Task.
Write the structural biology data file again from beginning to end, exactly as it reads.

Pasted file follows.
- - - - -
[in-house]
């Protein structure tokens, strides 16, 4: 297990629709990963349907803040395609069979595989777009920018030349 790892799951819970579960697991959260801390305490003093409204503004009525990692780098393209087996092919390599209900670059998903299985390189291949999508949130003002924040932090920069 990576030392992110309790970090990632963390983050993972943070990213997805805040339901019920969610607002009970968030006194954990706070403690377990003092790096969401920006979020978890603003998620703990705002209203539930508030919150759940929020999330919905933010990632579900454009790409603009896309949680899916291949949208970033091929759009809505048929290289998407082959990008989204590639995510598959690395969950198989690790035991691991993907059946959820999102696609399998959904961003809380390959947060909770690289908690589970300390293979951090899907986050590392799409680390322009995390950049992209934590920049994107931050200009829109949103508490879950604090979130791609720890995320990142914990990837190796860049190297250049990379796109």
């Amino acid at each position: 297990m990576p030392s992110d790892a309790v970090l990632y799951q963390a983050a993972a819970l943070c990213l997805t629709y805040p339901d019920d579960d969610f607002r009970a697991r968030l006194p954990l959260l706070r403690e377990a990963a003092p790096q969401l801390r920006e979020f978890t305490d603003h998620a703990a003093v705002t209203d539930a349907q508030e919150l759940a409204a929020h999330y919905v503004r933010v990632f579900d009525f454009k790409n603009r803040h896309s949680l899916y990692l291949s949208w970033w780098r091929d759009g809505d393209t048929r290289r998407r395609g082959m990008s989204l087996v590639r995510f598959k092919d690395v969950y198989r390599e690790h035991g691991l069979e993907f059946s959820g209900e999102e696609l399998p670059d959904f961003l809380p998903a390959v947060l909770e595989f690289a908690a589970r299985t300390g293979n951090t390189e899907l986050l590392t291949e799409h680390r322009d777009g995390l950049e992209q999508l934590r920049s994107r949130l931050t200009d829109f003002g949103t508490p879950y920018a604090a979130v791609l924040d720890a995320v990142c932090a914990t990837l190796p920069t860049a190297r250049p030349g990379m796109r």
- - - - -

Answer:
[in-house]
């Protein structure tokens, strides 16, 4: 297990629709990963349907803040395609069979595989777009920018030349 790892799951819970579960697991959260801390305490003093409204503004009525990692780098393209087996092919390599209900670059998903299985390189291949999508949130003002924040932090920069 990576030392992110309790970090990632963390983050993972943070990213997805805040339901019920969610607002009970968030006194954990706070403690377990003092790096969401920006979020978890603003998620703990705002209203539930508030919150759940929020999330919905933010990632579900454009790409603009896309949680899916291949949208970033091929759009809505048929290289998407082959990008989204590639995510598959690395969950198989690790035991691991993907059946959820999102696609399998959904961003809380390959947060909770690289908690589970300390293979951090899907986050590392799409680390322009995390950049992209934590920049994107931050200009829109949103508490879950604090979130791609720890995320990142914990990837190796860049190297250049990379796109």
């Amino acid at each position: 297990m990576p030392s992110d790892a309790v970090l990632y799951q963390a983050a993972a819970l943070c990213l997805t629709y805040p339901d019920d579960d969610f607002r009970a697991r968030l006194p954990l959260l706070r403690e377990a990963a003092p790096q969401l801390r920006e979020f978890t305490d603003h998620a703990a003093v705002t209203d539930a349907q508030e919150l759940a409204a929020h999330y919905v503004r933010v990632f579900d009525f454009k790409n603009r803040h896309s949680l899916y990692l291949s949208w970033w780098r091929d759009g809505d393209t048929r290289r998407r395609g082959m990008s989204l087996v590639r995510f598959k092919d690395v969950y198989r390599e690790h035991g691991l069979e993907f059946s959820g209900e999102e696609l399998p670059d959904f961003l809380p998903a390959v947060l909770e595989f690289a908690a589970r299985t300390g293979n951090t390189e899907l986050l590392t291949e799409h680390r322009d777009g995390l950049e992209q999508l934590r920049s994107r949130l931050t200009d829109f003002g949103t508490p879950y920018a604090a979130v791609l924040d720890a995320v990142c932090a914990t990837l190796p920069t860049a190297r250049p030349g990379m796109r």